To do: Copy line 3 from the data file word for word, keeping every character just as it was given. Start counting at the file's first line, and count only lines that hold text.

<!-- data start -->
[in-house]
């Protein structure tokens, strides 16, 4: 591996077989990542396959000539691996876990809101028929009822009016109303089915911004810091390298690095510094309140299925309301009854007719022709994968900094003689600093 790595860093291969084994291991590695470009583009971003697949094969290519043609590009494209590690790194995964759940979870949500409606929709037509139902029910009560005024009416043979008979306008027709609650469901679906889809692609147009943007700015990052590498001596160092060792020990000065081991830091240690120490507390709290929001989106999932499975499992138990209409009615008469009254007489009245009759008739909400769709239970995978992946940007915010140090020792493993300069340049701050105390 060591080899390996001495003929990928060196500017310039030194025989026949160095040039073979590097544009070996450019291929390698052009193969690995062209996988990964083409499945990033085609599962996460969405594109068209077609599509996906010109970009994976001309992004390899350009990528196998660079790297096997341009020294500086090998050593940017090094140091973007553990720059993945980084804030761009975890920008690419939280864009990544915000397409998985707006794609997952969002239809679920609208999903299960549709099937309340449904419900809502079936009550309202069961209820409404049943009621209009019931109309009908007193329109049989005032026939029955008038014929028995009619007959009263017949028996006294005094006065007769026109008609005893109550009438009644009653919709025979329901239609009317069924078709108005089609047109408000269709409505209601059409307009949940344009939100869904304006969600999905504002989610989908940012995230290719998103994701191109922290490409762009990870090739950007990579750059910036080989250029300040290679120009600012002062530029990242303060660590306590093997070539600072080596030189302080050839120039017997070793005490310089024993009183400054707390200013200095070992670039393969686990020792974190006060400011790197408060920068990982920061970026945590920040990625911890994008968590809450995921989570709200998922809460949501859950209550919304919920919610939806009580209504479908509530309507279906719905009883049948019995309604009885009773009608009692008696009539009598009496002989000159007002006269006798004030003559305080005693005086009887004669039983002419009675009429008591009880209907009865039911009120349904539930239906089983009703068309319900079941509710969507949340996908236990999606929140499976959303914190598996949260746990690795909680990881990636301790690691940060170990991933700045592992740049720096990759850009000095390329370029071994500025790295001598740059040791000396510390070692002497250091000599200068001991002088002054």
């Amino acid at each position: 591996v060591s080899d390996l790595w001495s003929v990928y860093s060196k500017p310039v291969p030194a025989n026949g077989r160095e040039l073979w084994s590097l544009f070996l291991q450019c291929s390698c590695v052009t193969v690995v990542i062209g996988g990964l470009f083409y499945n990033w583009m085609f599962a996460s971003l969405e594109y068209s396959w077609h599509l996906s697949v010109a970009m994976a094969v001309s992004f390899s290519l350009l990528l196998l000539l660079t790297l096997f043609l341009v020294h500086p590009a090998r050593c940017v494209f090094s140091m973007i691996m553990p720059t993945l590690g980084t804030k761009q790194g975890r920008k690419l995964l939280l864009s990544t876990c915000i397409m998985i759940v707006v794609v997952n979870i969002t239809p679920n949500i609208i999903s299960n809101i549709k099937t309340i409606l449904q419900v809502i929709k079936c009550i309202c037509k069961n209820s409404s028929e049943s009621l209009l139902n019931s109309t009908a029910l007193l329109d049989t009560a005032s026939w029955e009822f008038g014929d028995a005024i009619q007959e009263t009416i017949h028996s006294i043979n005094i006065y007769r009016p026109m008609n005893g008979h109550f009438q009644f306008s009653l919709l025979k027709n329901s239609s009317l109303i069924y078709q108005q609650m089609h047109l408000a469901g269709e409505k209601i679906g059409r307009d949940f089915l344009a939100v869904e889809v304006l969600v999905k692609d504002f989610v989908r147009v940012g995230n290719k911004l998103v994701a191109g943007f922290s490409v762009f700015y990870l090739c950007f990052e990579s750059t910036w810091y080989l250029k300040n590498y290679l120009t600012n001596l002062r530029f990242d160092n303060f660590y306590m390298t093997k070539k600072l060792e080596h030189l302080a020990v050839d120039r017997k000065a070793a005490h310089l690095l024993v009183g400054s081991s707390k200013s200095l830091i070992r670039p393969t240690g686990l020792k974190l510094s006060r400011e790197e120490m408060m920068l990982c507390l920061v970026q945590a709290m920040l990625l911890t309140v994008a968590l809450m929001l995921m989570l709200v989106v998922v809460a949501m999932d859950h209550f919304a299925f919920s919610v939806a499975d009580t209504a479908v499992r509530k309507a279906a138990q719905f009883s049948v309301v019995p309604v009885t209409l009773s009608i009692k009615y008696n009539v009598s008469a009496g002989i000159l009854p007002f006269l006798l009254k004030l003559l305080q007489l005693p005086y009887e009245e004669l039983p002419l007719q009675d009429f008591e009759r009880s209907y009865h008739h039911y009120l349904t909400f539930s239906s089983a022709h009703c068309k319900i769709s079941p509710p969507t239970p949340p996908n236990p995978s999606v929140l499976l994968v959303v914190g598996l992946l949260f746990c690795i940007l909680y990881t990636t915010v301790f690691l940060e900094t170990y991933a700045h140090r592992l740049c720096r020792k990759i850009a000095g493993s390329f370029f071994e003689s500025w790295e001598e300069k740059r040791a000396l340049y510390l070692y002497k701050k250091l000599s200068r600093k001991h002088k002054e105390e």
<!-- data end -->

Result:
């Amino acid at each position: 591996v060591s080899d390996l790595w001495s003929v990928y860093s060196k500017p310039v291969p030194a025989n026949g077989r160095e040039l073979w084994s590097l544009f070996l291991q450019c291929s390698c590695v052009t193969v690995v990542i062209g996988g990964l470009f083409y499945n990033w583009m085609f599962a996460s971003l969405e594109y068209s396959w077609h599509l996906s697949v010109a970009m994976a094969v001309s992004f390899s290519l350009l990528l196998l000539l660079t790297l096997f043609l341009v020294h500086p590009a090998r050593c940017v494209f090094s140091m973007i691996m553990p720059t993945l590690g980084t804030k761009q790194g975890r920008k690419l995964l939280l864009s990544t876990c915000i397409m998985i759940v707006v794609v997952n979870i969002t239809p679920n949500i609208i999903s299960n809101i549709k099937t309340i409606l449904q419900v809502i929709k079936c009550i309202c037509k069961n209820s409404s028929e049943s009621l209009l139902n019931s109309t009908a029910l007193l329109d049989t009560a005032s026939w029955e009822f008038g014929d028995a005024i009619q007959e009263t009416i017949h028996s006294i043979n005094i006065y007769r009016p026109m008609n005893g008979h109550f009438q009644f306008s009653l919709l025979k027709n329901s239609s009317l109303i069924y078709q108005q609650m089609h047109l408000a469901g269709e409505k209601i679906g059409r307009d949940f089915l344009a939100v869904e889809v304006l969600v999905k692609d504002f989610v989908r147009v940012g995230n290719k911004l998103v994701a191109g943007f922290s490409v762009f700015y990870l090739c950007f990052e990579s750059t910036w810091y080989l250029k300040n590498y290679l120009t600012n001596l002062r530029f990242d160092n303060f660590y306590m390298t093997k070539k600072l060792e080596h030189l302080a020990v050839d120039r017997k000065a070793a005490h310089l690095l024993v009183g400054s081991s707390k200013s200095l830091i070992r670039p393969t240690g686990l020792k974190l510094s006060r400011e790197e120490m408060m920068l990982c507390l920061v970026q945590a709290m920040l990625l911890t309140v994008a968590l809450m929001l995921m989570l709200v989106v998922v809460a949501m999932d859950h209550f919304a299925f919920s919610v939806a499975d009580t209504a479908v499992r509530k309507a279906a138990q719905f009883s049948v309301v019995p309604v009885t209409l009773s009608i009692k009615y008696n009539v009598s008469a009496g002989i000159l009854p007002f006269l006798l009254k004030l003559l305080q007489l005693p005086y009887e009245e004669l039983p002419l007719q009675d009429f008591e009759r009880s209907y009865h008739h039911y009120l349904t909400f539930s239906s089983a022709h009703c068309k319900i769709s079941p509710p969507t239970p949340p996908n236990p995978s999606v929140l499976l994968v959303v914190g598996l992946l949260f746990c690795i940007l909680y990881t990636t915010v301790f690691l940060e900094t170990y991933a700045h140090r592992l740049c720096r020792k990759i850009a000095g493993s390329f370029f071994e003689s500025w790295e001598e300069k740059r040791a000396l340049y510390l070692y002497k701050k250091l000599s200068r600093k001991h002088k002054e105390e």